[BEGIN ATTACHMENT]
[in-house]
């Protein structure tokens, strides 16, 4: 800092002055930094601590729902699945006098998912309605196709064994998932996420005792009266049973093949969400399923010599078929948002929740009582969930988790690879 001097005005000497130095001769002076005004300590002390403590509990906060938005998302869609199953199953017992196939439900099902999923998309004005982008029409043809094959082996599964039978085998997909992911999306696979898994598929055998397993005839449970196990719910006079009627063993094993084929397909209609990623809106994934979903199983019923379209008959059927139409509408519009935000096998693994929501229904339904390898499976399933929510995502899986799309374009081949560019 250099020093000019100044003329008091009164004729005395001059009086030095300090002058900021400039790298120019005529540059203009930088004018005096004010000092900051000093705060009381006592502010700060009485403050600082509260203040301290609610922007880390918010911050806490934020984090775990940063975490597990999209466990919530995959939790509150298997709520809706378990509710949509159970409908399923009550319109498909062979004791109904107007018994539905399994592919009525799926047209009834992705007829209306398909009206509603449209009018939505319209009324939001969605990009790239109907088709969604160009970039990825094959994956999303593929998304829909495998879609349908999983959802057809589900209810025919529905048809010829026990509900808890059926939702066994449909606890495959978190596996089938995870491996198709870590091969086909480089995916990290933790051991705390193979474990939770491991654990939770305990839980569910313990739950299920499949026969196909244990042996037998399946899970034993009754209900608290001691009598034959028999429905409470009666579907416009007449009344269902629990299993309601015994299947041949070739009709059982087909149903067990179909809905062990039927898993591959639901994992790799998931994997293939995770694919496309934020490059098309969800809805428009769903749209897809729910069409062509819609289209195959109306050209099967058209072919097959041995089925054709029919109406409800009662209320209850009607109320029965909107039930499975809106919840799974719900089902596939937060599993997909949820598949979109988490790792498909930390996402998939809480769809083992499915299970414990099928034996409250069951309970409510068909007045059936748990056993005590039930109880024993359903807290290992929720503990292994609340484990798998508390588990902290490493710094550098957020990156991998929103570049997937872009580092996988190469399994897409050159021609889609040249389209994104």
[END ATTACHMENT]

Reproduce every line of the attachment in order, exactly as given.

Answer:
[in-house]
């Protein structure tokens, strides 16, 4: 800092002055930094601590729902699945006098998912309605196709064994998932996420005792009266049973093949969400399923010599078929948002929740009582969930988790690879 001097005005000497130095001769002076005004300590002390403590509990906060938005998302869609199953199953017992196939439900099902999923998309004005982008029409043809094959082996599964039978085998997909992911999306696979898994598929055998397993005839449970196990719910006079009627063993094993084929397909209609990623809106994934979903199983019923379209008959059927139409509408519009935000096998693994929501229904339904390898499976399933929510995502899986799309374009081949560019 250099020093000019100044003329008091009164004729005395001059009086030095300090002058900021400039790298120019005529540059203009930088004018005096004010000092900051000093705060009381006592502010700060009485403050600082509260203040301290609610922007880390918010911050806490934020984090775990940063975490597990999209466990919530995959939790509150298997709520809706378990509710949509159970409908399923009550319109498909062979004791109904107007018994539905399994592919009525799926047209009834992705007829209306398909009206509603449209009018939505319209009324939001969605990009790239109907088709969604160009970039990825094959994956999303593929998304829909495998879609349908999983959802057809589900209810025919529905048809010829026990509900808890059926939702066994449909606890495959978190596996089938995870491996198709870590091969086909480089995916990290933790051991705390193979474990939770491991654990939770305990839980569910313990739950299920499949026969196909244990042996037998399946899970034993009754209900608290001691009598034959028999429905409470009666579907416009007449009344269902629990299993309601015994299947041949070739009709059982087909149903067990179909809905062990039927898993591959639901994992790799998931994997293939995770694919496309934020490059098309969800809805428009769903749209897809729910069409062509819609289209195959109306050209099967058209072919097959041995089925054709029919109406409800009662209320209850009607109320029965909107039930499975809106919840799974719900089902596939937060599993997909949820598949979109988490790792498909930390996402998939809480769809083992499915299970414990099928034996409250069951309970409510068909007045059936748990056993005590039930109880024993359903807290290992929720503990292994609340484990798998508390588990902290490493710094550098957020990156991998929103570049997937872009580092996988190469399994897409050159021609889609040249389209994104």